1. You make tea part bullshit sound so elegant. They are only concerned with trying to make Obama's policies look bad just so the republicans can get back into power!

  2. I wouldn't put it so simplisticly, but I would have to agree

  3. I clicked on the video from the Joy Behard interview. I wzs watching Fox News and they were asking where we the so-called racists in the Tea Party Movement and trying to come off like everyone else was just out to slander the movement's "good name." All they would have to do is look around at the rallies (so-called) and they would have seen the racists in their midst!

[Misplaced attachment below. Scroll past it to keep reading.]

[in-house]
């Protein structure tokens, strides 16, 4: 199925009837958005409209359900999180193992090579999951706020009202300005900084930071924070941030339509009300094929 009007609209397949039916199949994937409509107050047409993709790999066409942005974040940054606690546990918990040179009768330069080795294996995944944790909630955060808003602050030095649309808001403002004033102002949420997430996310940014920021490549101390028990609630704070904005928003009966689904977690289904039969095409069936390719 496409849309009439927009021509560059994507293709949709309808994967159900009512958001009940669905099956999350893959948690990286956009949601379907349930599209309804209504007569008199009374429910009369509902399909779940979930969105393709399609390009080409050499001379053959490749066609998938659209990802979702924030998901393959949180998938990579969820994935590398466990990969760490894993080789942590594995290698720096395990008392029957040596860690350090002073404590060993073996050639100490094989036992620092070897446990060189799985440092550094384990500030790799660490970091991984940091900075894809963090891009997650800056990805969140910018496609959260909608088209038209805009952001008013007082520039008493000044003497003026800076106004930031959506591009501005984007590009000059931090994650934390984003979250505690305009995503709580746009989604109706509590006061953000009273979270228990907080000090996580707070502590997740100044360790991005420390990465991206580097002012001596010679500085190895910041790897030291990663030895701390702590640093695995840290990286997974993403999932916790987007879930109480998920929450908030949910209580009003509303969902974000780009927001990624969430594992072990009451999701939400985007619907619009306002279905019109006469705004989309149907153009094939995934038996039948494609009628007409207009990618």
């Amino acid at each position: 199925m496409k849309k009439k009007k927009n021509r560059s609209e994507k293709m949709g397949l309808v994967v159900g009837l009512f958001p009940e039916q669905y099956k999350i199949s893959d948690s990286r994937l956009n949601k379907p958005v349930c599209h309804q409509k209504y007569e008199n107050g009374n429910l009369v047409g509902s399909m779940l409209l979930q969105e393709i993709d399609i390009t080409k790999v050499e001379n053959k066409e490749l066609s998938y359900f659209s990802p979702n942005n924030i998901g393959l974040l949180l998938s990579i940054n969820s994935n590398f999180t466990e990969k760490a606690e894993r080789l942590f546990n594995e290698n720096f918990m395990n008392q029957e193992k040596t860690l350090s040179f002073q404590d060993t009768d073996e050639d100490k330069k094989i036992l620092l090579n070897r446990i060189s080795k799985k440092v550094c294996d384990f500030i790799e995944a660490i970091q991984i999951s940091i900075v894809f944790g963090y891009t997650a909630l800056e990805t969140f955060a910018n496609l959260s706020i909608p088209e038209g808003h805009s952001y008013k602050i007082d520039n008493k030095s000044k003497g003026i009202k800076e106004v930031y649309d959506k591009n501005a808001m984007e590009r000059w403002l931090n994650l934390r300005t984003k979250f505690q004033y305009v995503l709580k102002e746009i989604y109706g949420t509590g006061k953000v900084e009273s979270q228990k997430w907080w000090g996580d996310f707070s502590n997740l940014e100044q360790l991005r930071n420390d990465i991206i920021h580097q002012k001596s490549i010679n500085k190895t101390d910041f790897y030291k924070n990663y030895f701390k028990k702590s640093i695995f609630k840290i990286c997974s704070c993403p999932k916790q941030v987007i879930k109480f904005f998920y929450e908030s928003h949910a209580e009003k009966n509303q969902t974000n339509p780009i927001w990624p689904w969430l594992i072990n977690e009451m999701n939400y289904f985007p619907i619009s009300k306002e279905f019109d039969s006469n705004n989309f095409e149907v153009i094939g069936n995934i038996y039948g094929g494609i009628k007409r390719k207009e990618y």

4. I intentionally did not speak to the charges that members of the Tea Party were racially insensitive (or in the worst case, racists) because the Tea Party, like every ethnic group, every organization, religious affilation, etc. will deny having the worst elements of humanity among them/in their midst. Yes, I have seen reports on Fox News myself where the likes of Shaun Hannity was challenging those who heard racial and/or anti-gay insults at protests to "bring your evidence forth of these (false) accusations." Its no different than 9/11, when polls asked of Arabs indicated that many of them did not believe that Muslim extremists carried out the attacks. I even recently heard on an NPR station program out of North Carolina where a local Tea Party spokesman stated those seen carrying racially-insensitive signs at the Tea Party rallies belonged to Lyndon LaRouche, who was then accused of being "extremist far Left," whom anyone with even a hint of intelligence knows is far extremist Right on the political spectrum. I even managed to find a copy of the program where you can download it and judge for yourself as an example how people simply refuse that members of their particular group would harbor such negative feelings.